Unable to resist he climbed up into the tower. It had windows on all four sides and he could see green fields, old stone walls, hedgerows, and treelines and far in the distance he could make out a lake or a pond. “You don’t know what you’re missing Mrs. Hendricks!” Paul hollered down. “You really ought to take a look.”
No thanks, I’m fine.”
Paul came back down talking to himself all the way, “
This place is beautiful, perfect dam I can’t wait.”
Left of the barns entrance and next to a front window was a door that led to an add on addition housing a lower level that looked like a sort of a repair shop for farm equipment. Back in the main section of the barn along the left wall toward the rear of the building two stalls for horses and at the far end, a tack shed complete with workbench and tools. Across from there on the right wall were three more horse stalls and up next to the stairs going up to the loft was a glass office space.
“Wow, look at this, I can’t believe you didn’t want to come in here!” Paul said.
“Too many spiders, I hate bugs!” Mrs. Hendricks replied, her face twisted in a, get me outta here look. She was still standing within jumping distance from the exit.
“Common, there’s not that many bugs,” Paul said as he peered through a dusty old window complete with spiders webbed.
“Only has to be one.” Mrs. Hendrix replied. “Well, that does it for me I’ll wait for you outside.” Mrs. Hendricks said as she bolted for the door at the double quick.
“Alright, I can check it out later,” Paul said, reluctantly flowing Mrs. Hendricks out of the barn. “Now, can I show you the inside of the house?” she pleaded.
“Lead the way” he resigned and flowed. He turned briefly walking backward as he gave the old car next to the barn one more anticipating look while thoughts of restoration danced in his head.
Mrs. Hendricks led him through the ground floor rear entrance. “Where would you like to start first Mr. Hollander?” She asked politely,
“How about the bathroom.” Paul replied. Mrs. Hendrix’s surprise was apparent on her face. Paul then added, “It was a long drive.” He had a look of anguish on his face.
“Oh sure, it’s this way.” She led him to a hallway. “That door on the right” she motioned.
Paul couldn’t help slamming the door behind him. He tore at his jeans as he rushed to the toilet, struggling with the zipper. There was no way he could hold back any longer and when he finally managed to free himself; like a runaway garden hose pee went everywhere. When he got things under control, he stood inspecting the damage as he finished emptying his bladder. After a couple shakes and a zip up, he looked for toilet paper. There was none! He couldn’t leave the place like that! He thought with horror,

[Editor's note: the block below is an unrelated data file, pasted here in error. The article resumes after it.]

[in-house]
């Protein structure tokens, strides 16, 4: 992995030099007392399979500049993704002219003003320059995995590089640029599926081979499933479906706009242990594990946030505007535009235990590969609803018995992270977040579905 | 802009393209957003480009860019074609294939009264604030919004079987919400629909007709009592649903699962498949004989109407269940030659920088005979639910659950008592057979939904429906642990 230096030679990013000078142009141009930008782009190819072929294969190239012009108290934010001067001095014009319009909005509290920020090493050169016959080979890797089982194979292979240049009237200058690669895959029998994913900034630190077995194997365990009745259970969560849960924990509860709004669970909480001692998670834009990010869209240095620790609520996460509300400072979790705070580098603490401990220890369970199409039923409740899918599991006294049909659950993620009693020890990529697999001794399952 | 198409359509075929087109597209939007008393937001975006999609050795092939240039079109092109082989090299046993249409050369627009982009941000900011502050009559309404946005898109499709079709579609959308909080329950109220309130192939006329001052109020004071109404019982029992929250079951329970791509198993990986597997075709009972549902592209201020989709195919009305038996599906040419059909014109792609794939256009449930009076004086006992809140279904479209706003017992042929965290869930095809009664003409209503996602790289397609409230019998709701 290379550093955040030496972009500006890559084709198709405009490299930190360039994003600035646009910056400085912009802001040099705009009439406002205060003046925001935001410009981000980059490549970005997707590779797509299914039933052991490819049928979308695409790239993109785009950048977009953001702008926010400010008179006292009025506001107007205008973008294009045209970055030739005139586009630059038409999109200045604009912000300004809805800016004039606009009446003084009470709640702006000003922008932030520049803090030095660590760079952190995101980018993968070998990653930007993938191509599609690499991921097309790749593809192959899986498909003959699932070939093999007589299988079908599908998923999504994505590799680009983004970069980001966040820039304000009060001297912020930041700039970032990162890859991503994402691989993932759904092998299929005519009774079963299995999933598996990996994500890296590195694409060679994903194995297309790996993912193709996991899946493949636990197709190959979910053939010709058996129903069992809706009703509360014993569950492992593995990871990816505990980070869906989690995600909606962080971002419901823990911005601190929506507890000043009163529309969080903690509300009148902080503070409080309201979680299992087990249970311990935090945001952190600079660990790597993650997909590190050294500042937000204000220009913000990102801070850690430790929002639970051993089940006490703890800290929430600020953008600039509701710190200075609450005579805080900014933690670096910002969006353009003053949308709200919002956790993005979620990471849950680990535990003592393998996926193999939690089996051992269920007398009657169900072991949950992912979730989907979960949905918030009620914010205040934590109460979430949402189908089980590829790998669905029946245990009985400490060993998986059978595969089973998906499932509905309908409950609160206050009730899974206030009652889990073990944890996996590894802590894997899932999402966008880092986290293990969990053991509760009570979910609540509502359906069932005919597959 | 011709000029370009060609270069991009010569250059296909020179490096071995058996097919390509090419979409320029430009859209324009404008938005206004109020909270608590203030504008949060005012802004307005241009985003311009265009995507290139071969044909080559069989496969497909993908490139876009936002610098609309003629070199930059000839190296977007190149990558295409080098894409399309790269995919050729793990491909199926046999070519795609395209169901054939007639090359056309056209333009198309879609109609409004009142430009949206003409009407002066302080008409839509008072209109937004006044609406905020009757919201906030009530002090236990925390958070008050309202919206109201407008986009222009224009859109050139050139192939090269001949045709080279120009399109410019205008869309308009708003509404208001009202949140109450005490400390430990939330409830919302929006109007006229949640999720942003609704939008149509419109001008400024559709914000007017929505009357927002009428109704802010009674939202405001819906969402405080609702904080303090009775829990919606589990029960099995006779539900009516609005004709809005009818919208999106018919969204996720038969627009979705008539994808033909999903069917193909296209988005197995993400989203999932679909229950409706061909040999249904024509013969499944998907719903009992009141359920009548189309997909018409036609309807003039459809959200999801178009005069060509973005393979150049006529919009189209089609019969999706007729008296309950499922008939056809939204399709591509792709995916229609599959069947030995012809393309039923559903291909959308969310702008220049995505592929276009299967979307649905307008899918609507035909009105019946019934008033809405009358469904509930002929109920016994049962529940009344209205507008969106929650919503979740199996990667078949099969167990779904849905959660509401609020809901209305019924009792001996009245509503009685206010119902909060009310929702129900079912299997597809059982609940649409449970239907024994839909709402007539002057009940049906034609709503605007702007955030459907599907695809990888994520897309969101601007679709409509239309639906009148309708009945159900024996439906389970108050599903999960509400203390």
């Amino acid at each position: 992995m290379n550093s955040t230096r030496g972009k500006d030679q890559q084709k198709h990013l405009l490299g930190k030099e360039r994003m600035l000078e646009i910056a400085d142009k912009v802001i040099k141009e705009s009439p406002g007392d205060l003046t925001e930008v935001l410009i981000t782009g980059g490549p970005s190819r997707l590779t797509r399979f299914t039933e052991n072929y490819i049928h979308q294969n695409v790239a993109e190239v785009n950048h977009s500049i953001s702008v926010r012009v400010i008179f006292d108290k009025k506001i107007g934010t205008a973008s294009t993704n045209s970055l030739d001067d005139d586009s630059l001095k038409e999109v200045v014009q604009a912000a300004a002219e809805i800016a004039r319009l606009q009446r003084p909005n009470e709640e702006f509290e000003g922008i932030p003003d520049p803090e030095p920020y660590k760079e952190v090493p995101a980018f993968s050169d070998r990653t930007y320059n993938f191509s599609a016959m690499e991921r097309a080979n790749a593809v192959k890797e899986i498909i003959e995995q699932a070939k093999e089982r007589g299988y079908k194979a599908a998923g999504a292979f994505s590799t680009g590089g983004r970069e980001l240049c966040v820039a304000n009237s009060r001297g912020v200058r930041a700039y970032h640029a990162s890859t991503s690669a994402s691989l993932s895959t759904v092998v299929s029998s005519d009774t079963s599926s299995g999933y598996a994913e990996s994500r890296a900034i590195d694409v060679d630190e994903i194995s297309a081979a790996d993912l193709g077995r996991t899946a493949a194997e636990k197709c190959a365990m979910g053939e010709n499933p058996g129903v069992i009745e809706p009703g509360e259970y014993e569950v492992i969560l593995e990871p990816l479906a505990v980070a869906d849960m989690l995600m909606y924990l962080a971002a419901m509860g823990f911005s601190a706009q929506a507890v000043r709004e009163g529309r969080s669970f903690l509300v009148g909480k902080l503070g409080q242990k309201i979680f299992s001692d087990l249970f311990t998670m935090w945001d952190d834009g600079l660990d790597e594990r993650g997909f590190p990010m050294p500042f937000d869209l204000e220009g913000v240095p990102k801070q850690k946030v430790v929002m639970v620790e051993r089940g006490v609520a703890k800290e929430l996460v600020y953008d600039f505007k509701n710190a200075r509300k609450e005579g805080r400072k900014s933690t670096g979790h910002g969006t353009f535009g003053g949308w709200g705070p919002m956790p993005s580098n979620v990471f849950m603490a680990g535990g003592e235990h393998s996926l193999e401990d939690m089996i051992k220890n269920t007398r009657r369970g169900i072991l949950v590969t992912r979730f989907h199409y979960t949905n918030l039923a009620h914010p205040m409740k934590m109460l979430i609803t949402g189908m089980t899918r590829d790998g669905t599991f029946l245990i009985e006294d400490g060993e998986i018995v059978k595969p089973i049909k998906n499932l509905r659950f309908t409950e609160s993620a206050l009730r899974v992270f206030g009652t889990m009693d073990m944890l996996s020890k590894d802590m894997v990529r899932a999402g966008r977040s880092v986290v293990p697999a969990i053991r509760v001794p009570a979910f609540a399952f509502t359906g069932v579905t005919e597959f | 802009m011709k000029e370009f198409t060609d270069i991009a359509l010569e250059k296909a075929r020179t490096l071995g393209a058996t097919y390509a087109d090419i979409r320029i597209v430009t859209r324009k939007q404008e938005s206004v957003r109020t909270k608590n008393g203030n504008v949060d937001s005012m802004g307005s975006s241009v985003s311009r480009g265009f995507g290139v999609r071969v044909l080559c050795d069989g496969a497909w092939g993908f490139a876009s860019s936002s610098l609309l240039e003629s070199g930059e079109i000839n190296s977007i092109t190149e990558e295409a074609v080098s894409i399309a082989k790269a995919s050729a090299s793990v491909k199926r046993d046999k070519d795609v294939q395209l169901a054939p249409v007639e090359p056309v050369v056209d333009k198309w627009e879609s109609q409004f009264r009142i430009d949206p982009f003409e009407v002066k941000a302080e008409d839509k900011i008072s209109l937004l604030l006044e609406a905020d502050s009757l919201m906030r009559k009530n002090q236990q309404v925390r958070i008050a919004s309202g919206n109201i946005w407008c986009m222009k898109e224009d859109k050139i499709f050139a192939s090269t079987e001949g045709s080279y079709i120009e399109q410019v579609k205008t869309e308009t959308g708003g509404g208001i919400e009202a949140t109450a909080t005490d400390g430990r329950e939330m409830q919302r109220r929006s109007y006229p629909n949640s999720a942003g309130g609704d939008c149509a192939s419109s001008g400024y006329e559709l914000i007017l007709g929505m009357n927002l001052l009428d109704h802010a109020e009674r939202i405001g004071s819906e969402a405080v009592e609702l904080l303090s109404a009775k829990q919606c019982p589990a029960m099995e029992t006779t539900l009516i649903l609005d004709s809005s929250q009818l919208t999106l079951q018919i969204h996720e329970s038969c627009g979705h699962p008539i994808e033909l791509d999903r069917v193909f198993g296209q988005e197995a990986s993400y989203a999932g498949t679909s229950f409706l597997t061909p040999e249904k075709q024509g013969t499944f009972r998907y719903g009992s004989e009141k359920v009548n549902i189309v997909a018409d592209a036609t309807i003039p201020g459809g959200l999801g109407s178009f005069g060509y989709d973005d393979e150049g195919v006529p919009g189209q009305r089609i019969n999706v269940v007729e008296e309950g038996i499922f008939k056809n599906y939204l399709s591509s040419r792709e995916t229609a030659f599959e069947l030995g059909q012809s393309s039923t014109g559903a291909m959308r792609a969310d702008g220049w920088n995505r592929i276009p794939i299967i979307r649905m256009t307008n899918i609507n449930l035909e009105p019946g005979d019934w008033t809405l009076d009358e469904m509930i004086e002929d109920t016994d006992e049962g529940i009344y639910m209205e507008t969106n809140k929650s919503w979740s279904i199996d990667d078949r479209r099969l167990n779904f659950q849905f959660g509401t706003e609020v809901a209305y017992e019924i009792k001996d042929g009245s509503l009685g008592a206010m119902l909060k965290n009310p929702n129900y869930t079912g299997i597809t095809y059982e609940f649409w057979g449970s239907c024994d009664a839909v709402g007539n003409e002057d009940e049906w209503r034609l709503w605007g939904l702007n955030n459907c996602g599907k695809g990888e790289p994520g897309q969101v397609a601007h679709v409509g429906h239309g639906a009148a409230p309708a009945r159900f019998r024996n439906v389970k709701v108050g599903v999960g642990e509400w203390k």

“Damn, what if Mrs. Hendricks had to use the bathroom too?” He searched his pockets for a handkerchief, but he had none.
Then innovation struck, he put the seat down, sat and took off one shoe and removed his sock then he put his shoe back on. He proceeded to use his sock to wipe up the pee. Rinsing the sock and ringing it out in the sink, he kept glancing anxiously toward the door. Then he folded the precious forty-dollar sock neatly and put it in his jacket pocket. Those were forty-dollar socks and there was no way he was going to throw them away!
When he came out Mrs. Hendricks got right back to work, “The kitchen is right here, we might as well see that first.”
“Lead the way!” Paul said relieved in more ways than one that she did not need to use the bathroom. The kitchen was located on the ground floor in the rear of the house. Paul had never been in a kitchen like this before. It was large; it had a long table island in the center of the room. Above the table island was a pot and pan rack hanging from the ceiling.
On the left wall as you faced toward the left side of the house was glassed in cupboards that ran the entire length of the room, beneath them was a long work counter. Below the work counter were panel wooden cupboard doors. On the right side of the room stood an old cast iron wood stove that had been converted to gas. A table was against the front wall with four chairs. The wall had what looked like a window to nowhere but was instead a dumbwaiter.
On the back wall was a long soapstone sink sectioned off into three large tubs each with its own set of faucets. A large empty wicker birdcage hung from a hook on a tall stand that stood against the wall near the sinks. Next to the cage stand a chest of draws with various books on birds, mostly pictures of yellow Canneries.
Near the wooden cupboards and next to the rear exit pushed back in the corner, a large green leather easy chair, next to the chair and within arm's length, stood an end table. It had an ashtray designed for pipes and cigars placed upon it.
Two small clotheslines were strung in the kitchen, one strung over the sinks and another off to the side of the stove; to Paul they seemed out of place.
“What are these for?” asked Paul.
“I was told they were used to hang hand towels for the cook’s and maids to use to wipe their hands.”
“Man, I never saw anything like this, this is great!” Paul said in awe. In the front left corner of the kitchen was the hallway entrance that led to a door on its right it opened to a good size room that looked like it was a break room the service people used when relaxing. Against the left wall of the narrow hall was a stairway leading to the first floor, at the foot of the stairway the door that lead to the boiler room in the cellar.